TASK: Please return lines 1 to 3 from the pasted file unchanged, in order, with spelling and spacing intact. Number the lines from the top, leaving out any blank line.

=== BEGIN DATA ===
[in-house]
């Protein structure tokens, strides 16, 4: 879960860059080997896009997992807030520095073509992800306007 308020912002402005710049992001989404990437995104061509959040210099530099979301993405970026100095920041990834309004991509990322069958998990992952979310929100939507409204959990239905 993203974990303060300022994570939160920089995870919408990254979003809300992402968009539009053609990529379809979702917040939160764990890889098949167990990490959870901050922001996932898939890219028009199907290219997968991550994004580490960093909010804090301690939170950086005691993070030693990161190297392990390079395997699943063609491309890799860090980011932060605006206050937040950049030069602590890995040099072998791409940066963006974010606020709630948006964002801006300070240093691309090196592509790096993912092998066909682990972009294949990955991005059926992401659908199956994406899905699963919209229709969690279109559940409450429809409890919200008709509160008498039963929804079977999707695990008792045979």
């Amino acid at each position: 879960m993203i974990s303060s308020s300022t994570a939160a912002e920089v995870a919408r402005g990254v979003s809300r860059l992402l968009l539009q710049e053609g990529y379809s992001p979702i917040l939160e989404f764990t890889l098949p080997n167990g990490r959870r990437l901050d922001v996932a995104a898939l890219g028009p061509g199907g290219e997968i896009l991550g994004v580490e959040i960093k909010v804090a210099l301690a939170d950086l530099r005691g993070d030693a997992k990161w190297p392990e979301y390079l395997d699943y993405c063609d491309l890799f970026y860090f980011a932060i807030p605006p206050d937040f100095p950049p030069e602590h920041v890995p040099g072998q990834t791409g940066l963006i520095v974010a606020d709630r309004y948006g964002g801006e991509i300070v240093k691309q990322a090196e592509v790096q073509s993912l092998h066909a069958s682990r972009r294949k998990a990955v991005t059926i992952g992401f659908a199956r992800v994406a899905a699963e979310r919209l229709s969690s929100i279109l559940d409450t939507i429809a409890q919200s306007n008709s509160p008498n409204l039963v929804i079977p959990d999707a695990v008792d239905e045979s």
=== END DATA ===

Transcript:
[in-house]
């Protein structure tokens, strides 16, 4: 879960860059080997896009997992807030520095073509992800306007 308020912002402005710049992001989404990437995104061509959040210099530099979301993405970026100095920041990834309004991509990322069958998990992952979310929100939507409204959990239905 993203974990303060300022994570939160920089995870919408990254979003809300992402968009539009053609990529379809979702917040939160764990890889098949167990990490959870901050922001996932898939890219028009199907290219997968991550994004580490960093909010804090301690939170950086005691993070030693990161190297392990390079395997699943063609491309890799860090980011932060605006206050937040950049030069602590890995040099072998791409940066963006974010606020709630948006964002801006300070240093691309090196592509790096993912092998066909682990972009294949990955991005059926992401659908199956994406899905699963919209229709969690279109559940409450429809409890919200008709509160008498039963929804079977999707695990008792045979």
């Amino acid at each position: 879960m993203i974990s303060s308020s300022t994570a939160a912002e920089v995870a919408r402005g990254v979003s809300r860059l992402l968009l539009q710049e053609g990529y379809s992001p979702i917040l939160e989404f764990t890889l098949p080997n167990g990490r959870r990437l901050d922001v996932a995104a898939l890219g028009p061509g199907g290219e997968i896009l991550g994004v580490e959040i960093k909010v804090a210099l301690a939170d950086l530099r005691g993070d030693a997992k990161w190297p392990e979301y390079l395997d699943y993405c063609d491309l890799f970026y860090f980011a932060i807030p605006p206050d937040f100095p950049p030069e602590h920041v890995p040099g072998q990834t791409g940066l963006i520095v974010a606020d709630r309004y948006g964002g801006e991509i300070v240093k691309q990322a090196e592509v790096q073509s993912l092998h066909a069958s682990r972009r294949k998990a990955v991005t059926i992952g992401f659908a199956r992800v994406a899905a699963e979310r919209l229709s969690s929100i279109l559940d409450t939507i429809a409890q919200s306007n008709s509160p008498n409204l039963v929804i079977p959990d999707a695990v008792d239905e045979s």